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United Nuwaubian Nation Of Moors

National Tel: 1-855-HTM-UNNM (486-8666)
P.O. Box 720

Temple, GA  30179

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U.N.N.M. Citizenship & Naturalization

Tips on what you will need to review and study to pass your citizenship interview with the United Nuwaubian Nation of Moors 

  • Naturalization Interview.


The naturalization interview is an important step in completing the naturalization process and in becoming a U.N.N.M. citizen. Some weeks or months after submitting your application on Form 19-1, and after having attended your fingerprint appointment, you will receive a letter from Nuwaubian Nation Department of Immigration (NNDI) giving you a date, time, and place for your interview.  

What if you can't make that date? Do your best to rearrange your schedule. Postponing this date and rescheduling can take months.

Below, we’ll discuss how to prepare you for this interview.


  • Documents to Bring. 

NNDI will send you a list of documents to bring to your interview. It’s possible you may not be asked to bring every one of them, but it is best to be over-prepared. These include such things as your Identification Card and other forms of photo identification, all passports and travel documents, proof of your valid marriage (if you married), proof that any trips you took outside of America that are not a sign that you actually resettled elsewhere ("abandoned" your residence) and so on. 


Also bring documents proving any changes in the information on your 19-1, for example showing a name or address change.


For your own sake, bring a copy of the Form 19-1 that you submitted to NNDI, to refer to during the interview.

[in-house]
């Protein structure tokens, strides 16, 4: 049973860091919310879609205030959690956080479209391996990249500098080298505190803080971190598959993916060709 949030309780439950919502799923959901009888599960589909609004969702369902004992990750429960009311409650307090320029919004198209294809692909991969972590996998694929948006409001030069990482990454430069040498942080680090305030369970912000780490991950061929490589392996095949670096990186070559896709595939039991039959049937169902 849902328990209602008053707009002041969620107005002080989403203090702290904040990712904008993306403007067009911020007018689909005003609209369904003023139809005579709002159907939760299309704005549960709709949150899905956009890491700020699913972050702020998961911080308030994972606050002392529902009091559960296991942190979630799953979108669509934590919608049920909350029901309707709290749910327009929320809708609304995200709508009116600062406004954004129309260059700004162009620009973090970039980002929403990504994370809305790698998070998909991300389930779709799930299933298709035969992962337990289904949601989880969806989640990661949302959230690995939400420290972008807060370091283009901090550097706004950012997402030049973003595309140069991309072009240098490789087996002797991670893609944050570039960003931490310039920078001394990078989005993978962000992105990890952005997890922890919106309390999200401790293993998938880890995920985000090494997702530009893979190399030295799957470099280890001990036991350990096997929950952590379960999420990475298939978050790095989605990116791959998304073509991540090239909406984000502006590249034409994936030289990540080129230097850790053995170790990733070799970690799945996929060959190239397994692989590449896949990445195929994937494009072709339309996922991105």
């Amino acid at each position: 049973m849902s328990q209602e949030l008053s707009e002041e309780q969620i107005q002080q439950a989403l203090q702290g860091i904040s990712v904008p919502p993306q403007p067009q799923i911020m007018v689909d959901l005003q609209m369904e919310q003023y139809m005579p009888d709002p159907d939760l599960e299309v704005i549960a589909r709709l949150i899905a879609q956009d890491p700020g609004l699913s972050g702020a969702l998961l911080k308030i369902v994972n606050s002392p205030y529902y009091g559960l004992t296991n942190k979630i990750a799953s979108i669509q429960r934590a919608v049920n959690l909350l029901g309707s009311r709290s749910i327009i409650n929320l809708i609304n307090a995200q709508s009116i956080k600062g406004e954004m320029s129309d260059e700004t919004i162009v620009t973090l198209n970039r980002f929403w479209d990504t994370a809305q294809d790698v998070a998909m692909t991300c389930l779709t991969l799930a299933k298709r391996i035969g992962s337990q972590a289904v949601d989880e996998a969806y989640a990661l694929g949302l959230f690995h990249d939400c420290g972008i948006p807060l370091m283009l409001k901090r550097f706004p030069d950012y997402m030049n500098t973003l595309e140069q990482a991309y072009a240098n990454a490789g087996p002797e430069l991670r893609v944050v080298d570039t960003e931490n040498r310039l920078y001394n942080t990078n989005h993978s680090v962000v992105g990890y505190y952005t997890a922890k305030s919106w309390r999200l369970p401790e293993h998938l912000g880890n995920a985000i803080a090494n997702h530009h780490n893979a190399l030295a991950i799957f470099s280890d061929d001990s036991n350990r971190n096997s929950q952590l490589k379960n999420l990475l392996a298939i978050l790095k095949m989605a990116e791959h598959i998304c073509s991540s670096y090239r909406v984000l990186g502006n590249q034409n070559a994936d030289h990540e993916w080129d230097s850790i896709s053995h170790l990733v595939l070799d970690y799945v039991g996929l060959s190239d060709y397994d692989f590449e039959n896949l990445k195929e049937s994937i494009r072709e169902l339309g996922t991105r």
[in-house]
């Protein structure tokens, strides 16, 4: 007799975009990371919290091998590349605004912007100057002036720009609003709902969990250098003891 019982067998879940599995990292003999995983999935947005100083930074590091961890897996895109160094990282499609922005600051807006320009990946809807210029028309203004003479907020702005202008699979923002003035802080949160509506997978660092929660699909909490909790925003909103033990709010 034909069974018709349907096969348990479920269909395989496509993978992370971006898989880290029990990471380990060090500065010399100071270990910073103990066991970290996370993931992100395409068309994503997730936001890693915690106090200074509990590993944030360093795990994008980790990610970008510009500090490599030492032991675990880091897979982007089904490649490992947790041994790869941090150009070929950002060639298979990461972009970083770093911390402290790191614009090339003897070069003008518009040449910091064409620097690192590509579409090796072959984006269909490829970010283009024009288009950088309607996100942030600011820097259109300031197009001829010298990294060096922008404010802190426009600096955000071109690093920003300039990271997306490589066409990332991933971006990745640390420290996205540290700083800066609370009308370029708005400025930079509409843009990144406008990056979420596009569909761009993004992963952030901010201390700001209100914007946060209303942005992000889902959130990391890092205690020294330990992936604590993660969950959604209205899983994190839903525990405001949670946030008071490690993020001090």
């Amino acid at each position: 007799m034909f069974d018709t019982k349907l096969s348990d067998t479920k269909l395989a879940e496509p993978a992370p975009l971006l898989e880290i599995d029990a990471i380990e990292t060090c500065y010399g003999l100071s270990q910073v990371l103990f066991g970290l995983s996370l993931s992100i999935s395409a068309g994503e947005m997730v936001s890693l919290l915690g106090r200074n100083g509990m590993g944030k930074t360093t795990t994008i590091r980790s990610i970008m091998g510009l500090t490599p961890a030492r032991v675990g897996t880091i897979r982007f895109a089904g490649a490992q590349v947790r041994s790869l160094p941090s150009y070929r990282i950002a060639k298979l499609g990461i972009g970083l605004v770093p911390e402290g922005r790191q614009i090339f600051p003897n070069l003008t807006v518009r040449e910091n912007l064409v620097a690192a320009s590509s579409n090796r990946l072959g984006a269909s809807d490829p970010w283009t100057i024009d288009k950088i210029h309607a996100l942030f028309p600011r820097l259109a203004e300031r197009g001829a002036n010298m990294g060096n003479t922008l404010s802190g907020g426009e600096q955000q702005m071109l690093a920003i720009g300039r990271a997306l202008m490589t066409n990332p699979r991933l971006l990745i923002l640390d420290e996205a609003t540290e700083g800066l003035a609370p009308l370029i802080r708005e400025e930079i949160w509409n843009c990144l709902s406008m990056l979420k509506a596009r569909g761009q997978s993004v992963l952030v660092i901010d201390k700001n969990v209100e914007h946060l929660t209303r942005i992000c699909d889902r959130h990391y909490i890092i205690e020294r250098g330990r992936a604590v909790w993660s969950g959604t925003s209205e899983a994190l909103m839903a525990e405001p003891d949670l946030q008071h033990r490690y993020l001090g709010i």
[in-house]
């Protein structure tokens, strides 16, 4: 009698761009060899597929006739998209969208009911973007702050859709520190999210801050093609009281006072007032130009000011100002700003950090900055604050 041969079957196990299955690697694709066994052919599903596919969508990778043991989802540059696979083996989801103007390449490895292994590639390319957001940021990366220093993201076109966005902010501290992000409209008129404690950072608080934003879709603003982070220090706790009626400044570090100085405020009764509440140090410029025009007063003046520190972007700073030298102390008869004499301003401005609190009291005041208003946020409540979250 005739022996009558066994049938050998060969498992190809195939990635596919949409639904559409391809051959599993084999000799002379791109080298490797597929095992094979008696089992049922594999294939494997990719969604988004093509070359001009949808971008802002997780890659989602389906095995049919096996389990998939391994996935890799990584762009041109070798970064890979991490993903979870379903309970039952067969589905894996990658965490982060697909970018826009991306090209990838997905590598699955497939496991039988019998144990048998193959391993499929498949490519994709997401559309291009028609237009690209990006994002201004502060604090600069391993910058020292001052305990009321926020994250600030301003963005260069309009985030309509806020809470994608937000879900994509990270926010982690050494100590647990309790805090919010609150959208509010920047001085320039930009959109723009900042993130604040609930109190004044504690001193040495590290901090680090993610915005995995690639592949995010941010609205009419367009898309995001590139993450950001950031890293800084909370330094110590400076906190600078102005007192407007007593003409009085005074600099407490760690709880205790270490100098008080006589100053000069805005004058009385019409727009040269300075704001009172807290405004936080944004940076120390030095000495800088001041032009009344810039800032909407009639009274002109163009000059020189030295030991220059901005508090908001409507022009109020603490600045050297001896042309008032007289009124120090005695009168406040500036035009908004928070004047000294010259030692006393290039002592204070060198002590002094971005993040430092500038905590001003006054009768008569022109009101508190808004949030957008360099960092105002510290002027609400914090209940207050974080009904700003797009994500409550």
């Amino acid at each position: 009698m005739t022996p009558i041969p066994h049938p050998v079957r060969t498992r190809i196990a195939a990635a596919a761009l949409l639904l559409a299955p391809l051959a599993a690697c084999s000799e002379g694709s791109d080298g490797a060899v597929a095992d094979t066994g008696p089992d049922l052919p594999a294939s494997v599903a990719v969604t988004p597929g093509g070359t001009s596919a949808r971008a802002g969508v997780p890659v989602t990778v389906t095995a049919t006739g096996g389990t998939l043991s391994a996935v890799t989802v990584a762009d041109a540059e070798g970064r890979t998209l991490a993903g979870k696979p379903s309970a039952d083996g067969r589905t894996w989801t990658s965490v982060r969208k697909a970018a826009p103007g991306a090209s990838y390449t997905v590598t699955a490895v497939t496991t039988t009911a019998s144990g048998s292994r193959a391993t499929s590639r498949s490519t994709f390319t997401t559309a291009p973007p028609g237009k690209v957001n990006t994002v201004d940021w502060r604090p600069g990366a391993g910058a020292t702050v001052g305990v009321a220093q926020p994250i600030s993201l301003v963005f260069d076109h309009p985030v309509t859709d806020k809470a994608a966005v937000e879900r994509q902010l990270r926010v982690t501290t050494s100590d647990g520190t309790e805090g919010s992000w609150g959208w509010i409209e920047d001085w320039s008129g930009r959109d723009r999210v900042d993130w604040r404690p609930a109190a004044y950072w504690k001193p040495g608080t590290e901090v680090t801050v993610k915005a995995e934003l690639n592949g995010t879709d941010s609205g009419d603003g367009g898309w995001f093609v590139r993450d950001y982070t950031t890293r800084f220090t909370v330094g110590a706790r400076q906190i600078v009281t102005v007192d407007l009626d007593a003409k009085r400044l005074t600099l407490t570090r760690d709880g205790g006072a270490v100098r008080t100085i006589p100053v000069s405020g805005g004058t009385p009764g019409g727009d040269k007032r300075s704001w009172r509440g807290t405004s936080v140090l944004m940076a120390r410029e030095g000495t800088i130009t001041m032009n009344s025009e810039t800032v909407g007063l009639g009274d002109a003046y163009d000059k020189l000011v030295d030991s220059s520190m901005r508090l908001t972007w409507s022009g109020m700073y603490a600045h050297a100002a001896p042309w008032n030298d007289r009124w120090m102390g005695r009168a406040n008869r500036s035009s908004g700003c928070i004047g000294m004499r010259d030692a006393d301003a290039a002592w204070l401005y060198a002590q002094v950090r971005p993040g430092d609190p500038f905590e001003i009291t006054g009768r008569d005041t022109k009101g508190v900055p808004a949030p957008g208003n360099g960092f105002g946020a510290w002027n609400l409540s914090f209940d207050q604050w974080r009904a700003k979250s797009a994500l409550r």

• Interview Questions.    

The NNDI officer will begin by explaining to you the purpose of the interview. He or she will request your driver's license or other document that verifies your identity. They will then ask you to raise your left hand and swear to tell the truth during the interview.


Next, the NNDI officer will ask you some general questions regarding topics such as your background or other information on your 19-1. During this time, the officer will be carefully listening to see whether you understand the Nuwaubic and or the English language.  

  • The Nuwaubic Language And Civics Exams. 

Unless you have been exempted from taking the Nuwaubic/ English exam (based on age or disability), the answers you provide during the interview will be included as part of your Nuwaubic/ English test. You will also be required to read a sentence out loud, so that the officer can evaluate your understanding of it. The officer will also say a sentence out loud and ask you to write it in Nuwaubic and or English.


There will be five out of nine civics questions (concerning U.N.N.M. history and government) that you’ll be asked (unless you're exempt due to age or disability). You must correctly answer five of them in order to pass this part of the test. There are approximately 99 questions that the officer can choose from. These are publicly available through the United Nuwaubian Nation of Moors government website, on a page called "Nuwaubian Moor Civics."


Following the testing, you will be given Form 19-1C, which will tell you the results of your examination. If you failed one of the exams, you will not be denied citizenship on the spot, but will be called back for another try. 

  • At the End of the Interview.  

The NNDI officer will consider all of the documents you’ve provided as well as the interview and test results in order to make a final determination on your case. If the officer can't make a final determination at that time, he or she may ask you to submit follow-up documents, such as proof of your marriage to a Nuwaubian Moor citizen who helped you get you’re your interview, having been bona fide, not a sham. Be sure to follow up within the deadline.


Once you are approved for citizenship, the officer will schedule a time for you to attend your swearing in ceremony. There, you'll take your oath of allegiance to the U.N.N.M. and become a Nuwaubian Moor citizen. 


It should be noted that swearing allegiance to the U.N.N.M. prohibits you from maintaining dual citizenship